Fabio Quartararo dominated Sunday's Italian MotoGP at a sombre Mugello circuit shaken by the death of Swiss 19-year-old Moto3 rider Jason Dupasquier, who succumbed to injuries sustained in a multi-bike qualifying crash.
"We all know the risks, but its hard to lose one of your own, said Yamaha's French world championship leader, who held up a Swiss flag on the podium in honour of a "friend" whose promising young career was cut short in brutal fashion.
"This one's for Jason. I didn't really know him, he was just a kid. I tried to put it out of my mind but I thought of him every time I went past where it happened," he said of the rider whose death was announced around midday by MotoGP organisers.
"We're deeply saddened to report the loss of Jason Dupasquier," MotoGP said on Twitter.
"On behalf of the entire MotoGP family, we send our love to his team, his family and loved ones. You will be sorely missed, Jason. Ride in peace," the statement added.
Dupasquier, in his second season in Moto3, fell and was struck by at least one bike before sliding along the track at turn nine during qualifying on Saturday.
Doctors rushed to the scene and after attending to him for 40 minutes on the circuit had him airlifted to hospital.
The rider described as "a leading light of Swiss motorsport" passed away in hospital in Florence after suffering severe brain damage and undergoing chest surgery overnight.
Quartararo said: "It was a strange day, a lot of emotion, every time I passed turn nine I was thinking about Jason.
"It's not a great feeling, you achieve a win but we lose one of our friends."
Quartararo crossed the line with over two and a half seconds of daylight back to Portugal's Miguel Oliveira in second, with reigning world champion Joan Mir completing the podium.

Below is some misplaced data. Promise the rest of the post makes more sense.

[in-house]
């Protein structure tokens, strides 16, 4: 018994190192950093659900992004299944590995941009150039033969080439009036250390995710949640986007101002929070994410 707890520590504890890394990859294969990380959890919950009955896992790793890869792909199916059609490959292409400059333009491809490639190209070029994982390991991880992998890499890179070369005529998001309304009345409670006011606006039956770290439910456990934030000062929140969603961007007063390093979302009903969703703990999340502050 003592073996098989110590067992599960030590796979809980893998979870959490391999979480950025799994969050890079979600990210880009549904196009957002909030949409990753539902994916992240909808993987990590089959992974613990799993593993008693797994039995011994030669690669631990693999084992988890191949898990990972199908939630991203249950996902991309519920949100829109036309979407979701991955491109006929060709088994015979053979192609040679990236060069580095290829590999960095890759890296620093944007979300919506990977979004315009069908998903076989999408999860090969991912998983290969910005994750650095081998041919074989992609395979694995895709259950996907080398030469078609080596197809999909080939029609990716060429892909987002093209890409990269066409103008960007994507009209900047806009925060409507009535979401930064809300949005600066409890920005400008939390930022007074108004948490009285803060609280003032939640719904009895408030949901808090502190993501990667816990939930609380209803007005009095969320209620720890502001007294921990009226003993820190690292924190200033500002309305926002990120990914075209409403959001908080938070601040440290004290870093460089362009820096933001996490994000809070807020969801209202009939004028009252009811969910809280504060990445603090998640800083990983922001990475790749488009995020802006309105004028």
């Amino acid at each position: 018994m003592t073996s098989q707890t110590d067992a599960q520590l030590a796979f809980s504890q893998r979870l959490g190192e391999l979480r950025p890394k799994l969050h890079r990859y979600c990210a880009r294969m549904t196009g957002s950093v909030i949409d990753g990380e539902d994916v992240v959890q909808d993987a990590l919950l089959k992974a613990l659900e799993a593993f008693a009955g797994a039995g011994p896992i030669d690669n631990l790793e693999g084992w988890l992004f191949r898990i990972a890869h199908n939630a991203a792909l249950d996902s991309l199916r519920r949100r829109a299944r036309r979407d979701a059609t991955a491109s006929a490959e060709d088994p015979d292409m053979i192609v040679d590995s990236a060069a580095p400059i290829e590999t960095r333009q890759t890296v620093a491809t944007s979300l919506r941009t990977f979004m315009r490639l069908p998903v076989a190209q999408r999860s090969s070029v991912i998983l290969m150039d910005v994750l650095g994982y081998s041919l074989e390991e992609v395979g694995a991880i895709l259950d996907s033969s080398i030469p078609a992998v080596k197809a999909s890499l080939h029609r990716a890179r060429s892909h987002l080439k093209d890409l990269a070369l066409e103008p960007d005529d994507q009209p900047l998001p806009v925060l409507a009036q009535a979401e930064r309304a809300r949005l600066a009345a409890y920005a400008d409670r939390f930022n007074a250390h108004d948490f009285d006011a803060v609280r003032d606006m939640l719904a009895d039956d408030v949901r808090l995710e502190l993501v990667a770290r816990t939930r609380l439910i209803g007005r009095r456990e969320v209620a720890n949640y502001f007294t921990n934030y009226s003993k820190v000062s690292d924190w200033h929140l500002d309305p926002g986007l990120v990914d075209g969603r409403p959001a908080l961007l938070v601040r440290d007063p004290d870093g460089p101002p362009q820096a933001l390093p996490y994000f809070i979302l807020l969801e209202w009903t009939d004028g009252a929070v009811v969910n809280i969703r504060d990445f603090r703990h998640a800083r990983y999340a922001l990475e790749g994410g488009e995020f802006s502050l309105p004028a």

The sixth leg of the season was preceded by a minute's silence for the sport's first fatality since Luis Salom died in practice at the Catalonia Moto2 in Barcelona in 2016.
As the MotoGP roadshow persevered despite the tragic circumstances, it was Quartararo, who had set a new lap record when securing pole on Saturday, who emerged with his third win of the season to tighten his grip on the riders' standings.
He now has a 24-point cushion over Zarco with Francesco Bagnaia, an early faller Sunday, a further two points back in third and Australian Jack Miller, winner of the two races before Mugello, in fourth.
- 'Incompatible with life' -
Miller was among a legion of the sport's leading figures to pay tribute to Dupasquier, the Australian Ducati rider posting on twitter: "Rest In Peace Jason, thinking of his family and team" alongside a red heart.
The Careggi hospital in Florence treating Dupasquier confirmed to AFP that the teenager had suffered brain injuries "incompatible with life".
Motorcycling's governing body the FIM, the teams' IRTA umbrella association, and the sport's commercial rights holder DORNA issued a joint statement on the tragic news.
"Following a serious incident in the Moto3 Qualifying 2 session at the Gran Premio d'Italia, it is with great sadness that we report the passing of Moto3 rider Jason Dupasquier," it read.
His team, Pruestel GP, had already pulled out of Sunday's race, and Tom Luthi, a Swiss Moto2 rider, also withdrew to be close to Dupasquier's family at the hospital.
Japan's Ayumu Sasaki and Spaniard Jeremy Alcoba were the others involved in the horrific accident. Organisers reported that both were "fine".
Dupasquier, whose father Philippe was a former motocross rider, was in his second season in Moto3.
Racing for his German team he finished his rookie Moto3 campaign last year pointless, 28th in the overall standings.
After five races in 2021 he was placed 10th with 27 points.
The FIM joint statement noted: "Dupasquier had made an impressive start to his second season in the lightweight class of Grand Prix racing, consistently scoring points and within the top ten in the standings.
"The FIM, IRTA, MSMA and Dorna Sports pass on our deepest condolences to Dupasquier's family, friends, team and loved ones."